For help with locating the full text of a Congressional Research Service publication, check out the above resources or Ask a Librarian.

Monday, July 15, 2019

Digital Detoxing

How many email addresses do you have?

More importantly, how many email addresses have you forgotten about?

In June, Lifehacker posted a helpful guide, How to Find and Delete Your Old Email Addresses. Echoing concerns raised recently by Consumer Reports, the posts noted that dormant email accounts present a serious security vulnerability – especially if you used them as password recovery addresses for linked services or other, more valuable email accounts.

Both posts detail some steps to locate and delete unwanted, dormant email addresses. A few key tips to identify past addresses to potentially shutter:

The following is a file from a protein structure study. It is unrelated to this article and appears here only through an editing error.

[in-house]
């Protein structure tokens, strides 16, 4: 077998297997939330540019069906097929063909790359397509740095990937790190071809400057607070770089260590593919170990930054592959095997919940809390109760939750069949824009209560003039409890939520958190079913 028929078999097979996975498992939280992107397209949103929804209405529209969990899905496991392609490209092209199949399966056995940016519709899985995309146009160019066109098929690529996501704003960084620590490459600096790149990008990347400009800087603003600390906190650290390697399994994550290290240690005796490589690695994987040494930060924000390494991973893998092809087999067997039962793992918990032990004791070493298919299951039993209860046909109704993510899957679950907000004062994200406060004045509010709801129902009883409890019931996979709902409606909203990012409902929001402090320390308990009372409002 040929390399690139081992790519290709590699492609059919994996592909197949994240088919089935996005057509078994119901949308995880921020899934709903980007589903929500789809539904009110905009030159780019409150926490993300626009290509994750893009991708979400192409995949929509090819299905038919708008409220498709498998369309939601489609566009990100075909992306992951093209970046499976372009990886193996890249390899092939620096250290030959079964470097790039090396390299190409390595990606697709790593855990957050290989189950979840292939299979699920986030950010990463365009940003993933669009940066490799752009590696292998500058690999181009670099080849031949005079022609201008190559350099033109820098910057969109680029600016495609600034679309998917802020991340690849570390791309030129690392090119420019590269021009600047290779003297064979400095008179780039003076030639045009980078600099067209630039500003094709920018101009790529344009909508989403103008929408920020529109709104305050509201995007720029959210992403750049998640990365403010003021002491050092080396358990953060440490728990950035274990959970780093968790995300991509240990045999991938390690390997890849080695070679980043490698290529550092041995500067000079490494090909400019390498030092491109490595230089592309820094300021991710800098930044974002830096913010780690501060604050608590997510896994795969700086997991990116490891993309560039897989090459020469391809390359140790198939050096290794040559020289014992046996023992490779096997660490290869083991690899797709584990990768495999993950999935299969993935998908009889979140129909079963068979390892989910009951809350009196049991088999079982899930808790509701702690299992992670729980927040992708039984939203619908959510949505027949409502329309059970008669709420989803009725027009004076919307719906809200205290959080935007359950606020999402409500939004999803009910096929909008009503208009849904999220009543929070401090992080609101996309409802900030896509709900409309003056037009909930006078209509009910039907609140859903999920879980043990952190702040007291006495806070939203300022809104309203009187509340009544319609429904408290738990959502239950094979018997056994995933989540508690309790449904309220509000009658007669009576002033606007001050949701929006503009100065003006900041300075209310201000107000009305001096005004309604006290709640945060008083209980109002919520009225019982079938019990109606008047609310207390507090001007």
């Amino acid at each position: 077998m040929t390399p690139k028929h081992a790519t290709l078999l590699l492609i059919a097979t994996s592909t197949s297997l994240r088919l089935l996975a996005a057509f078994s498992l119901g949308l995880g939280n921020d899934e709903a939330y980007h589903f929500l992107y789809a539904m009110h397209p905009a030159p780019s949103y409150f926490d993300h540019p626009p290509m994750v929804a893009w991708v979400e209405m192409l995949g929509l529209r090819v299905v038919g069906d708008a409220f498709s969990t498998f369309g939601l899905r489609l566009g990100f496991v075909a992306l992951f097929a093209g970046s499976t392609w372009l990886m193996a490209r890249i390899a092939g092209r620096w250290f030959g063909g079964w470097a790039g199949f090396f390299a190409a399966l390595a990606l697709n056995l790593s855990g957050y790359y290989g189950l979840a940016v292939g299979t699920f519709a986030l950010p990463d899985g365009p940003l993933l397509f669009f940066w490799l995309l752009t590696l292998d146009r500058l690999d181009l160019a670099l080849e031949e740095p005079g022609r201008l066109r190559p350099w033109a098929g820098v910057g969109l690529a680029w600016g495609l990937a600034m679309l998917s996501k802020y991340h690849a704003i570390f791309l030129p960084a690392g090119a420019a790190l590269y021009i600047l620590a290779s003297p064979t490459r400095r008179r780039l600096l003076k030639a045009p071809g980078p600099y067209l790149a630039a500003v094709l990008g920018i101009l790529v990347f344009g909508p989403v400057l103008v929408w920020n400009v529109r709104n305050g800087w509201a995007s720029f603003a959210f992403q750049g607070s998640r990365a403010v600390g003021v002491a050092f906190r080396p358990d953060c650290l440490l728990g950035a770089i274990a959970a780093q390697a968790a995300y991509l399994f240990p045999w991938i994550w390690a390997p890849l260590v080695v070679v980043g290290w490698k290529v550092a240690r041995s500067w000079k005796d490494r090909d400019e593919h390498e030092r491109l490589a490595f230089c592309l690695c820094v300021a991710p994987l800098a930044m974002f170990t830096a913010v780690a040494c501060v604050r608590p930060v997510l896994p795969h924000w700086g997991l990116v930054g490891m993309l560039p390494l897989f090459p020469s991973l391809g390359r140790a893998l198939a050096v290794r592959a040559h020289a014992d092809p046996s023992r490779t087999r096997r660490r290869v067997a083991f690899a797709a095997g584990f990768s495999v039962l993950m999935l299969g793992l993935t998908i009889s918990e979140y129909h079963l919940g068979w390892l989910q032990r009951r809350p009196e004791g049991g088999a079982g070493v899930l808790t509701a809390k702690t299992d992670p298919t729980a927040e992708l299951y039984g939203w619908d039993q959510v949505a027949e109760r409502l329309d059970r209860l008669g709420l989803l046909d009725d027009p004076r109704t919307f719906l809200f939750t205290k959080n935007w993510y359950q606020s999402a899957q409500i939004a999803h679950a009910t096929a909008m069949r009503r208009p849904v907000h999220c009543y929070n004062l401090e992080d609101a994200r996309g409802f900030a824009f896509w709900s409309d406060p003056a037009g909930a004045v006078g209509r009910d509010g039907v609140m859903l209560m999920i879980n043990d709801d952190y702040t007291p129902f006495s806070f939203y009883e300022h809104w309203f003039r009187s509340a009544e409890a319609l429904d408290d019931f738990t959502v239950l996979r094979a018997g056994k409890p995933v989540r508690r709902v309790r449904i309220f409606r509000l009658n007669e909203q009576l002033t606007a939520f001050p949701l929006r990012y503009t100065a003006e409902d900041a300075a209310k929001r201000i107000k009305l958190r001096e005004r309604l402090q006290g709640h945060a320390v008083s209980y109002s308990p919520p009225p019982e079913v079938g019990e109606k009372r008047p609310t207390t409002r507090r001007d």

• Conduct a web search for your known usernames and email addresses.
  • View the connected email accounts on your social media services (e.g., Facebook, Twitter, Instagram) by accessing your Settings.
  • Check the secondary "password recovery" accounts listed on your primary email account and other online services.
  • Review any saved logins in your web browsers or password manager programs to identify potential accounts to close.
Not sure you captured all of the forgotten email addresses? Current members of the Duke Law community may also want to check their listing in Lexis Advance's Public Records & Find a Person (Nationwide) database, which includes email addresses associated with a particular person at the bottom of each result. If you've ever used a "burner" account to sign up for certain websites, the email address will likely show up there.